of North Carolina
US Senator (Class 2)
from North Carolina
Richard Dobbs Spaight
Alexander Martin (1740 – November 10, 1807) was the fourth and seventh Governor of the U.S. state of North Carolina from 1782 to 1784 and from 1789 to 1792. Though he represented North Carolina at the Constitutional Convention, Alexander Martin was born in Hunterdon County, New Jersey, in 1740. His parents, Hugh and Jane Martin, moved first to Virginia, then to Guilford County, North Carolina, when Alexander was very young. Martin attended the College of New Jersey (later Princeton), received his degree in 1756, and moved to Salisbury. There he started his career as a merchant but turned to public service as he became justice of the peace, deputy king's attorney, and, in 1774 and 1775, judge of Salisbury district.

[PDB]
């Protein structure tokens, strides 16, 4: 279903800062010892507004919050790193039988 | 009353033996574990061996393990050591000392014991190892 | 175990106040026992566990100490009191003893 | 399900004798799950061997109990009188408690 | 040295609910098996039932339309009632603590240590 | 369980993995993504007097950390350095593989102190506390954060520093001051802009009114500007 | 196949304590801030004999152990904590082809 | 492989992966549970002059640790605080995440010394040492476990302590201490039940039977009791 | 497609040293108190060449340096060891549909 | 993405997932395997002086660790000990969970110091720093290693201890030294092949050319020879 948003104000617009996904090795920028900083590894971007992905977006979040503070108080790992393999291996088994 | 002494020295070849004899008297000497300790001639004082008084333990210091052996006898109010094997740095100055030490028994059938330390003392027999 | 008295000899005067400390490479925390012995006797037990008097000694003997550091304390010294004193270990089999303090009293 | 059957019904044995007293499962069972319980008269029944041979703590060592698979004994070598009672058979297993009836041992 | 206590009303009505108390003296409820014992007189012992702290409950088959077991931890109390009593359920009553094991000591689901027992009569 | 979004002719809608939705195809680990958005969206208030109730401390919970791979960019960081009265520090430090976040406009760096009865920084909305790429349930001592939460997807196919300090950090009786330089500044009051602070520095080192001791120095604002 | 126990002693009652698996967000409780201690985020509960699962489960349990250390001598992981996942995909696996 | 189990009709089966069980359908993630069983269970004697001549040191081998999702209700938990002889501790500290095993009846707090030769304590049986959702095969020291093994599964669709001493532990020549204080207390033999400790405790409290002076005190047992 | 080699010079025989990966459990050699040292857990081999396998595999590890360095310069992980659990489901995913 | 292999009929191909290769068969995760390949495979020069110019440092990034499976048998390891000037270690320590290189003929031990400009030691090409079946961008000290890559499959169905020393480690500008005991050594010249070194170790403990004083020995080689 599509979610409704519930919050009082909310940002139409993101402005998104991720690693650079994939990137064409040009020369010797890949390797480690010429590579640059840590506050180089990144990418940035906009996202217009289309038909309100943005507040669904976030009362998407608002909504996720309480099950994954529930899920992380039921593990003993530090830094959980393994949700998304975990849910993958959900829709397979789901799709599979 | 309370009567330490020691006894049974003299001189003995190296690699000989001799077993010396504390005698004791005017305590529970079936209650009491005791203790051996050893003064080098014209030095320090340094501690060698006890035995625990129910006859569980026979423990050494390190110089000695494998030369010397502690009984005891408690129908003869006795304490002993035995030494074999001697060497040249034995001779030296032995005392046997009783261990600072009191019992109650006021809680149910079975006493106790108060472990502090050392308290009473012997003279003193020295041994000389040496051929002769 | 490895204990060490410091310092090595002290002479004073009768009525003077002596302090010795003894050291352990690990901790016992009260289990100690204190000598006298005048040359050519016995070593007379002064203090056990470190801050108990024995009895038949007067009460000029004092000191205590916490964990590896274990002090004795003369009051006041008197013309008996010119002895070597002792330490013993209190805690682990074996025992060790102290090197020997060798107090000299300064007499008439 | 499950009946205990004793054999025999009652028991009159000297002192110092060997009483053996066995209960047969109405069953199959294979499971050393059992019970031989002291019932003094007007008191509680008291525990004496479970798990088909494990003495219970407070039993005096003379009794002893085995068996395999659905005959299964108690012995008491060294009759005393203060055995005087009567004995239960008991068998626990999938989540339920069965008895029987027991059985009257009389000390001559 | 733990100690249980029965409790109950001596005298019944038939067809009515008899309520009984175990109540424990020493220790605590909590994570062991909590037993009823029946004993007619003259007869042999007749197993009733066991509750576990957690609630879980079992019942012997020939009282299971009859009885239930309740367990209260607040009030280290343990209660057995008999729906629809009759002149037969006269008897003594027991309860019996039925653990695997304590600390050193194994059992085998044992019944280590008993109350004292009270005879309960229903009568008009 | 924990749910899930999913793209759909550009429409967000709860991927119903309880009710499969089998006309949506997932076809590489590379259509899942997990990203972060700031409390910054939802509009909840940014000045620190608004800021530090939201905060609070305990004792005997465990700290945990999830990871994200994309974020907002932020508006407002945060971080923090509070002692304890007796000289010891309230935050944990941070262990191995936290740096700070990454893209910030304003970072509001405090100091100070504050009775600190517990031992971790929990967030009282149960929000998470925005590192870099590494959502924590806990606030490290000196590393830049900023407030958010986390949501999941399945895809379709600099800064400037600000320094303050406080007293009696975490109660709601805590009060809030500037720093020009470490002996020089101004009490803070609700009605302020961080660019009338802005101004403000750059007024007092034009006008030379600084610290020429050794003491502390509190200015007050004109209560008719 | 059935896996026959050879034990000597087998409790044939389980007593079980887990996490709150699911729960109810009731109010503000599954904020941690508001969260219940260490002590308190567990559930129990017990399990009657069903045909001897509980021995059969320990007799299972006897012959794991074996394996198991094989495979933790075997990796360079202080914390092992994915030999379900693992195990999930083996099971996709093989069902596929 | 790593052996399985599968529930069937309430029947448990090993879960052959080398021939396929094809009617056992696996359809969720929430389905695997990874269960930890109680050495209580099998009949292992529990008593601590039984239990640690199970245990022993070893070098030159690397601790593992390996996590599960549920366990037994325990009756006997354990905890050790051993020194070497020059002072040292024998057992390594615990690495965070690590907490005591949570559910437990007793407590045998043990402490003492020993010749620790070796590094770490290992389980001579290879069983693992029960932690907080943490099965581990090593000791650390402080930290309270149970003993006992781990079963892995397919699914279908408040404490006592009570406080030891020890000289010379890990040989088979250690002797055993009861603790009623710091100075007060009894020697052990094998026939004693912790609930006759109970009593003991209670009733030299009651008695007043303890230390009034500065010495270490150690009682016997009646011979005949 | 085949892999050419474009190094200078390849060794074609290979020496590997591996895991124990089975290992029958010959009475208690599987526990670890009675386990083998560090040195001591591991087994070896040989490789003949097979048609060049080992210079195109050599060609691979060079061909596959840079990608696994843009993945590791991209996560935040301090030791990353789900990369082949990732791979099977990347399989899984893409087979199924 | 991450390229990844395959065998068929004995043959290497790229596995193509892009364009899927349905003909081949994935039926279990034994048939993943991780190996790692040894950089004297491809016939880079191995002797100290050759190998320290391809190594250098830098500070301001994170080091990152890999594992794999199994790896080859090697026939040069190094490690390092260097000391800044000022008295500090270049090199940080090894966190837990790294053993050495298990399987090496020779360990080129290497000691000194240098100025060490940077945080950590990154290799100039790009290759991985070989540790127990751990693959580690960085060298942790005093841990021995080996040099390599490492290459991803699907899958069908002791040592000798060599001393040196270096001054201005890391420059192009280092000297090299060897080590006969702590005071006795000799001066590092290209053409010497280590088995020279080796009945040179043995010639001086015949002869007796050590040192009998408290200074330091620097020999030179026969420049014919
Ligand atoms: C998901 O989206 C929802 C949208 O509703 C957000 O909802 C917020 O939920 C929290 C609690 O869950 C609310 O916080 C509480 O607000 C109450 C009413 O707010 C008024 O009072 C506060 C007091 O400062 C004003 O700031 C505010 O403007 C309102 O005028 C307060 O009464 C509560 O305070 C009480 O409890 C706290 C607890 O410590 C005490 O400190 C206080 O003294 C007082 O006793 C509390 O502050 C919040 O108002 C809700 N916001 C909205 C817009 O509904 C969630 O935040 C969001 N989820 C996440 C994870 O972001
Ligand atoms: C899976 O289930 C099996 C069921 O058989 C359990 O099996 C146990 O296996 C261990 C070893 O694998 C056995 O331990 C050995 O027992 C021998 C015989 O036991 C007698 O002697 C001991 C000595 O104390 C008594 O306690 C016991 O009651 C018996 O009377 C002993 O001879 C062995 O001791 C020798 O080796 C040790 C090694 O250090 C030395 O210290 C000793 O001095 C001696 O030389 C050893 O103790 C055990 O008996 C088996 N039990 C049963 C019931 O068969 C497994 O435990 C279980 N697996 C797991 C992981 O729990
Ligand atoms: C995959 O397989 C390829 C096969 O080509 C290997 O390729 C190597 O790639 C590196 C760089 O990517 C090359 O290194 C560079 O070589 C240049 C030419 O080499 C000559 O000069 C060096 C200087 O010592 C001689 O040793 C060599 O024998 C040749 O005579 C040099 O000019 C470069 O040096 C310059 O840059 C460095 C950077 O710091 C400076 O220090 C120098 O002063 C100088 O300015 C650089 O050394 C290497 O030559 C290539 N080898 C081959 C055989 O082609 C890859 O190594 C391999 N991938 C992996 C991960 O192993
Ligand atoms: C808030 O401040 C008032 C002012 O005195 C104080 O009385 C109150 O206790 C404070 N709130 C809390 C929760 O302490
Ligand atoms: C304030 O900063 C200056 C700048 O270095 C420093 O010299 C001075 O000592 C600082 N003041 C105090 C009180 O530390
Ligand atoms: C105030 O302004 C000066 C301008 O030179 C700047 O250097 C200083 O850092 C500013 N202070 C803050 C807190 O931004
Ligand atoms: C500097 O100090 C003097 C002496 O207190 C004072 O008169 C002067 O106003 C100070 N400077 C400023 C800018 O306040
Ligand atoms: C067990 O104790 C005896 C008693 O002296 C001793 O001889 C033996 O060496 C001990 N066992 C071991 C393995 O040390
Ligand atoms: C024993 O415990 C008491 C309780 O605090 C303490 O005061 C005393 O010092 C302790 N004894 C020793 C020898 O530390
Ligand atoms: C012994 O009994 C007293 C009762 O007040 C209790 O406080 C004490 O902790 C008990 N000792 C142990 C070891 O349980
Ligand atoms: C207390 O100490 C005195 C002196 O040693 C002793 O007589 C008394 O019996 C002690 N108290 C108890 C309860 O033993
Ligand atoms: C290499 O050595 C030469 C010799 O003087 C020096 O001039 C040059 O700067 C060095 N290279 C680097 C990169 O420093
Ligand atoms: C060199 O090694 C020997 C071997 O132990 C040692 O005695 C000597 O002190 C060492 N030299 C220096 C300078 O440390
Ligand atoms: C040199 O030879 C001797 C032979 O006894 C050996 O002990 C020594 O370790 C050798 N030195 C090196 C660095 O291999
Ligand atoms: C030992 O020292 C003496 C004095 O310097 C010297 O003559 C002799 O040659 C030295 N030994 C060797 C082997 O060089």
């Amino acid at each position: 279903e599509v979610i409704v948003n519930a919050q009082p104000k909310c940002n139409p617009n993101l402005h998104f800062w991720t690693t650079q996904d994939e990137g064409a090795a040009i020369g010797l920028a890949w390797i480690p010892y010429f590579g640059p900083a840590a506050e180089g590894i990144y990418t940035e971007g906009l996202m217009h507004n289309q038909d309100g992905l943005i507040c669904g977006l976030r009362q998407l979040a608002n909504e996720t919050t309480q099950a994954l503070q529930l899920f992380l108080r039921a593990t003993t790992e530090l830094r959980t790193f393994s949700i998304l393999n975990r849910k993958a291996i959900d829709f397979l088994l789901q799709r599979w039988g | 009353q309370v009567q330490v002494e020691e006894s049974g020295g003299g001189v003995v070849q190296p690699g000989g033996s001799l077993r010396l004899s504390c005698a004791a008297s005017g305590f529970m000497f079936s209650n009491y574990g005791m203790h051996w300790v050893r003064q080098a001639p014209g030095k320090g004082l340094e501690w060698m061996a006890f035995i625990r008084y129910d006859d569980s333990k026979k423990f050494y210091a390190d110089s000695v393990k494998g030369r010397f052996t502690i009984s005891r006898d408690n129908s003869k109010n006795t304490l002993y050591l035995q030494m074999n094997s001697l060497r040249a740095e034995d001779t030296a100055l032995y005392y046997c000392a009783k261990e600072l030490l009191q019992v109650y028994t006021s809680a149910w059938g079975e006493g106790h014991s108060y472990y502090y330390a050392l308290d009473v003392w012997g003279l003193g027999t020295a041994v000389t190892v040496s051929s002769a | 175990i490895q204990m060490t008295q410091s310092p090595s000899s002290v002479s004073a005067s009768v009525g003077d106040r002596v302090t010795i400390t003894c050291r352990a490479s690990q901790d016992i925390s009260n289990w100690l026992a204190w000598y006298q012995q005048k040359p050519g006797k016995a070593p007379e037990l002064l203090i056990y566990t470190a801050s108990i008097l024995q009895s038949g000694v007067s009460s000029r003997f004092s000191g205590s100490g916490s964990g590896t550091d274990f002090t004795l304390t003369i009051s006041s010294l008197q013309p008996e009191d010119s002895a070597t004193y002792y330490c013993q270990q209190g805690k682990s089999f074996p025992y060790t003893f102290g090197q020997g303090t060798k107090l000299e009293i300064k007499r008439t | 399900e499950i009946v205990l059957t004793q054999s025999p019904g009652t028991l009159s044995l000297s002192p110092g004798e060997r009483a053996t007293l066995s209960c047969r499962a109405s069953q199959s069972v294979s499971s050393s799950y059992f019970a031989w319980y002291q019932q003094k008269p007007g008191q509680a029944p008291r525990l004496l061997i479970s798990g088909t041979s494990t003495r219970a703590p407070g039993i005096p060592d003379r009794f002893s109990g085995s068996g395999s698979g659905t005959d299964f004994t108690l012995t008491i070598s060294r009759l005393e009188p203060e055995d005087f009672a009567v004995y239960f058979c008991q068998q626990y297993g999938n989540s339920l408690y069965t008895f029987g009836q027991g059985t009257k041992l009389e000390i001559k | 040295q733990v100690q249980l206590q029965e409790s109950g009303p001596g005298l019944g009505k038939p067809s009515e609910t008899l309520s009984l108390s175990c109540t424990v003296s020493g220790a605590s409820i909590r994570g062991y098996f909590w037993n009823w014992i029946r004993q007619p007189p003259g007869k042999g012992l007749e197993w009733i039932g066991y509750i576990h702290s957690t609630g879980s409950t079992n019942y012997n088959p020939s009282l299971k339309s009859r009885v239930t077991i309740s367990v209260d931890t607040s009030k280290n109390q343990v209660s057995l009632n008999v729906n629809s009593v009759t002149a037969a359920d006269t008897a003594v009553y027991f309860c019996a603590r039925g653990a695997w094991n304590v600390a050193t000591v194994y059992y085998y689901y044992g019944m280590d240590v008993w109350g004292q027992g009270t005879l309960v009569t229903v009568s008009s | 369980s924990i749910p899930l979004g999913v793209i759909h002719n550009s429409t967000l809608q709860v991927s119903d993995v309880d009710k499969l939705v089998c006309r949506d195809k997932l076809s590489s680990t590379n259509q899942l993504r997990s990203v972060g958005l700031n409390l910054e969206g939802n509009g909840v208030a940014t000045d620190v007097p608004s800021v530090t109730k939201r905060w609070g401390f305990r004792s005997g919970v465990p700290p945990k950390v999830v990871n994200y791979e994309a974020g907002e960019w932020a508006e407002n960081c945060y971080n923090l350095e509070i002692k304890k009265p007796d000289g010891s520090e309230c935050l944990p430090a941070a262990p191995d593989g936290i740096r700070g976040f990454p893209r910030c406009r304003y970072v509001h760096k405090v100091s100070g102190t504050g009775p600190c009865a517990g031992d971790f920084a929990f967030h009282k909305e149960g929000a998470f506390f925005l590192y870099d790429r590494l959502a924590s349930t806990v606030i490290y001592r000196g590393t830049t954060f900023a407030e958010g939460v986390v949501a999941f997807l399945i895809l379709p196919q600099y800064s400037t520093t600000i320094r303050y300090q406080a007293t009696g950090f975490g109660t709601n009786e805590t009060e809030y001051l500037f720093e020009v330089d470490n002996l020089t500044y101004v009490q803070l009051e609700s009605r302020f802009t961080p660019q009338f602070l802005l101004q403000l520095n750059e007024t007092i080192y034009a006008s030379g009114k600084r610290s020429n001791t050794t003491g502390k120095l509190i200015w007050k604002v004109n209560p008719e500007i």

He was a colonel in the Revolutionary War, Governor and Senator from North Carolina. He was Speaker of the North Carolina Assembly, and a graduate of Princeton University.
= Alexander Martin was born circa 1739 or 1740 in Hunterdon County, New Jersey, the son of a Presbyterian minister, Hugh Martin, and Jane (Hunter) Martin. His parents were of Scots-Irish descent. He attended the College of New Jersey (later known as Princeton University), graduating with an B.A. degree in 1756 and an M.A. in 1759.
Date Born: c.1739 or 1740 Place Born: Hunterdon County, NJ
Residence: Guilford County, Rockingham County, Stokes County, NC
Occupation: Merchant, Occupation: Lawyer
He moved to North Carolina around 1760 or 1761 and became a merchant and a practicing attorney in Salisbury (Rowan County). Although he never married, he left a son, Alexander Strong Martin, whom he had publicly acknowledged.